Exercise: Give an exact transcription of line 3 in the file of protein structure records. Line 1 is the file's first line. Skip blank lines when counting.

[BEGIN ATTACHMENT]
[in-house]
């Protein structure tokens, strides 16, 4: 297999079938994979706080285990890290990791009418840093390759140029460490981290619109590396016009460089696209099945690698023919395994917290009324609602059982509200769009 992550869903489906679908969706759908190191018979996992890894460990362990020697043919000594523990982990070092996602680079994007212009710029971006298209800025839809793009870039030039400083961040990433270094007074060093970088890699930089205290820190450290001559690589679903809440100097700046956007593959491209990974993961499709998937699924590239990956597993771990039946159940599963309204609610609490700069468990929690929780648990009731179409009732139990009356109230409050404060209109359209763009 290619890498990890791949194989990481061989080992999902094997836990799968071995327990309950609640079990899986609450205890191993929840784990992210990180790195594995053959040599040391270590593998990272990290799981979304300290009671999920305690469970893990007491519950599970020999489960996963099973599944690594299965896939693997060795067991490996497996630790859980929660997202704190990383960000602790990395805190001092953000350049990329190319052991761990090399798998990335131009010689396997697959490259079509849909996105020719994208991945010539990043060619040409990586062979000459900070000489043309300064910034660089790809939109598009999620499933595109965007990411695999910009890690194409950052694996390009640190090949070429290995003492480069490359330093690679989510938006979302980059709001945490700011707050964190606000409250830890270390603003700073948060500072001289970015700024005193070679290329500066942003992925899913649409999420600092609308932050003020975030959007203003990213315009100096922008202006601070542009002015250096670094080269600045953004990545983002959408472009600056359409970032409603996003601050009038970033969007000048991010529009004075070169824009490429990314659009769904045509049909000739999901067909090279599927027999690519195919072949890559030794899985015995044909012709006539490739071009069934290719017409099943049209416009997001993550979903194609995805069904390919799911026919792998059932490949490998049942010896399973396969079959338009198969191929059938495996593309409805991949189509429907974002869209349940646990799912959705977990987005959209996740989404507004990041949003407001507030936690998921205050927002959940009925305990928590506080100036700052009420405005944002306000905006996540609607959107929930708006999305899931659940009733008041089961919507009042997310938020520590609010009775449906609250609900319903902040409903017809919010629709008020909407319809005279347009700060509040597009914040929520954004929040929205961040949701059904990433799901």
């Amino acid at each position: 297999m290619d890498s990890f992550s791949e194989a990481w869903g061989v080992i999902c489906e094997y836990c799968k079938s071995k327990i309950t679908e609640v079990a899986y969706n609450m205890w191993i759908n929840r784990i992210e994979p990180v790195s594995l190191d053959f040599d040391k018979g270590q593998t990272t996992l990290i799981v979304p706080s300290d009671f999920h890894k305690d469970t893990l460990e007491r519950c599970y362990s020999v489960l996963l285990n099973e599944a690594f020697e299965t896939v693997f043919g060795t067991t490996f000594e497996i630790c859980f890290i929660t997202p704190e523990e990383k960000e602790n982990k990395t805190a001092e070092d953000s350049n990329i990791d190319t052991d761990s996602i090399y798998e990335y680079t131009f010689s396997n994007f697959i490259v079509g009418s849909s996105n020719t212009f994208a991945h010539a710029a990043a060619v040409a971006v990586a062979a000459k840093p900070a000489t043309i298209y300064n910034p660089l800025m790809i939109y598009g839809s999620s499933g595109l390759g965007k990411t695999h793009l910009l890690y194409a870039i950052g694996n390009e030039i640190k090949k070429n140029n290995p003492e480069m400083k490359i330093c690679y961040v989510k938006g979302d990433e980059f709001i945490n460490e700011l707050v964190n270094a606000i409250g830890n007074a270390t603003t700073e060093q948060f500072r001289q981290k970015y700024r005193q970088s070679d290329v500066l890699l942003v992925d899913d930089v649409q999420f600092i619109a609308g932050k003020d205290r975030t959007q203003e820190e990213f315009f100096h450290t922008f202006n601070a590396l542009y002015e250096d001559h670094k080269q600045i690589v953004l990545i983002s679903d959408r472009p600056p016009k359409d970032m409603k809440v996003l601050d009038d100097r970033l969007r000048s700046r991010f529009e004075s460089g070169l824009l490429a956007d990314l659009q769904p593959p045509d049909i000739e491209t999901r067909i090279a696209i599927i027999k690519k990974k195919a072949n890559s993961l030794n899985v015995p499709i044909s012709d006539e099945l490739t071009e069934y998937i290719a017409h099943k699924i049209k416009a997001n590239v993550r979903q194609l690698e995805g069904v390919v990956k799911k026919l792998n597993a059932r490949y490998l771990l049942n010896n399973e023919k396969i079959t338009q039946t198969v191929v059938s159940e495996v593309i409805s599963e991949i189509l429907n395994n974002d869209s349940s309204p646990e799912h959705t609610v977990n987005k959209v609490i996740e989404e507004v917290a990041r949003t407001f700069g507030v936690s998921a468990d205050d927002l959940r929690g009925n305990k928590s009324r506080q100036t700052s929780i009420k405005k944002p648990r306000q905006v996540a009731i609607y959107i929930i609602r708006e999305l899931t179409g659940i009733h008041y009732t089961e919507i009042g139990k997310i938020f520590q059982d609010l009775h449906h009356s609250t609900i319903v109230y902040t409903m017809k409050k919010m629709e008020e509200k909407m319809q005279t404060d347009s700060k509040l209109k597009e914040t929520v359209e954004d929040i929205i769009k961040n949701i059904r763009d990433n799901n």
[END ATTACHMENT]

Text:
């Amino acid at each position: 297999m290619d890498s990890f992550s791949e194989a990481w869903g061989v080992i999902c489906e094997y836990c799968k079938s071995k327990i309950t679908e609640v079990a899986y969706n609450m205890w191993i759908n929840r784990i992210e994979p990180v790195s594995l190191d053959f040599d040391k018979g270590q593998t990272t996992l990290i799981v979304p706080s300290d009671f999920h890894k305690d469970t893990l460990e007491r519950c599970y362990s020999v489960l996963l285990n099973e599944a690594f020697e299965t896939v693997f043919g060795t067991t490996f000594e497996i630790c859980f890290i929660t997202p704190e523990e990383k960000e602790n982990k990395t805190a001092e070092d953000s350049n990329i990791d190319t052991d761990s996602i090399y798998e990335y680079t131009f010689s396997n994007f697959i490259v079509g009418s849909s996105n020719t212009f994208a991945h010539a710029a990043a060619v040409a971006v990586a062979a000459k840093p900070a000489t043309i298209y300064n910034p660089l800025m790809i939109y598009g839809s999620s499933g595109l390759g965007k990411t695999h793009l910009l890690y194409a870039i950052g694996n390009e030039i640190k090949k070429n140029n290995p003492e480069m400083k490359i330093c690679y961040v989510k938006g979302d990433e980059f709001i945490n460490e700011l707050v964190n270094a606000i409250g830890n007074a270390t603003t700073e060093q948060f500072r001289q981290k970015y700024r005193q970088s070679d290329v500066l890699l942003v992925d899913d930089v649409q999420f600092i619109a609308g932050k003020d205290r975030t959007q203003e820190e990213f315009f100096h450290t922008f202006n601070a590396l542009y002015e250096d001559h670094k080269q600045i690589v953004l990545i983002s679903d959408r472009p600056p016009k359409d970032m409603k809440v996003l601050d009038d100097r970033l969007r000048s700046r991010f529009e004075s460089g070169l824009l490429a956007d990314l659009q769904p593959p045509d049909i000739e491209t999901r067909i090279a696209i599927i027999k690519k990974k195919a072949n890559s993961l030794n899985v015995p499709i044909s012709d006539e099945l490739t071009e069934y998937i290719a017409h099943k699924i049209k416009a997001n590239v993550r979903q194609l690698e995805g069904v390919v990956k799911k026919l792998n597993a059932r490949y490998l771990l049942n010896n399973e023919k396969i079959t338009q039946t198969v191929v059938s159940e495996v593309i409805s599963e991949i189509l429907n395994n974002d869209s349940s309204p646990e799912h959705t609610v977990n987005k959209v609490i996740e989404e507004v917290a990041r949003t407001f700069g507030v936690s998921a468990d205050d927002l959940r929690g009925n305990k928590s009324r506080q100036t700052s929780i009420k405005k944002p648990r306000q905006v996540a009731i609607y959107i929930i609602r708006e999305l899931t179409g659940i009733h008041y009732t089961e919507i009042g139990k997310i938020f520590q059982d609010l009775h449906h009356s609250t609900i319903v109230y902040t409903m017809k409050k919010m629709e008020e509200k909407m319809q005279t404060d347009s700060k509040l209109k597009e914040t929520v359209e954004d929040i929205i769009k961040n949701i059904r763009d990433n799901n």